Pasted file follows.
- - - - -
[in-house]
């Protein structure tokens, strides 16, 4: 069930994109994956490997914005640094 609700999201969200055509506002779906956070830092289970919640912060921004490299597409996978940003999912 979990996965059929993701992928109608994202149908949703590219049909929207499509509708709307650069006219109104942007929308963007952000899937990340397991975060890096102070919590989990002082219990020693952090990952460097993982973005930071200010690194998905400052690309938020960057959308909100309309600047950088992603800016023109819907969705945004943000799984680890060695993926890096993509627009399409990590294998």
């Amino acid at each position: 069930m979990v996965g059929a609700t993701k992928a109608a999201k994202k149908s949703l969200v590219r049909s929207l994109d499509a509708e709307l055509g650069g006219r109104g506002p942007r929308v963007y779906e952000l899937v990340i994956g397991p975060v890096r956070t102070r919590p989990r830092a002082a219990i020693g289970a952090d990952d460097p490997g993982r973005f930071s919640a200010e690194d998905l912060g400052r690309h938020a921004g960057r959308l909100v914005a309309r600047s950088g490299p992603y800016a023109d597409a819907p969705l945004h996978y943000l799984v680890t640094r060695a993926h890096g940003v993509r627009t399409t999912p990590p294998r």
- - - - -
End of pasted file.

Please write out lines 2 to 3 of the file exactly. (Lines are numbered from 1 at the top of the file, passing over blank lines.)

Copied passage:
């Protein structure tokens, strides 16, 4: 069930994109994956490997914005640094 609700999201969200055509506002779906956070830092289970919640912060921004490299597409996978940003999912 979990996965059929993701992928109608994202149908949703590219049909929207499509509708709307650069006219109104942007929308963007952000899937990340397991975060890096102070919590989990002082219990020693952090990952460097993982973005930071200010690194998905400052690309938020960057959308909100309309600047950088992603800016023109819907969705945004943000799984680890060695993926890096993509627009399409990590294998």
């Amino acid at each position: 069930m979990v996965g059929a609700t993701k992928a109608a999201k994202k149908s949703l969200v590219r049909s929207l994109d499509a509708e709307l055509g650069g006219r109104g506002p942007r929308v963007y779906e952000l899937v990340i994956g397991p975060v890096r956070t102070r919590p989990r830092a002082a219990i020693g289970a952090d990952d460097p490997g993982r973005f930071s919640a200010e690194d998905l912060g400052r690309h938020a921004g960057r959308l909100v914005a309309r600047s950088g490299p992603y800016a023109d597409a819907p969705l945004h996978y943000l799984v680890t640094r060695a993926h890096g940003v993509r627009t399409t999912p990590p294998r």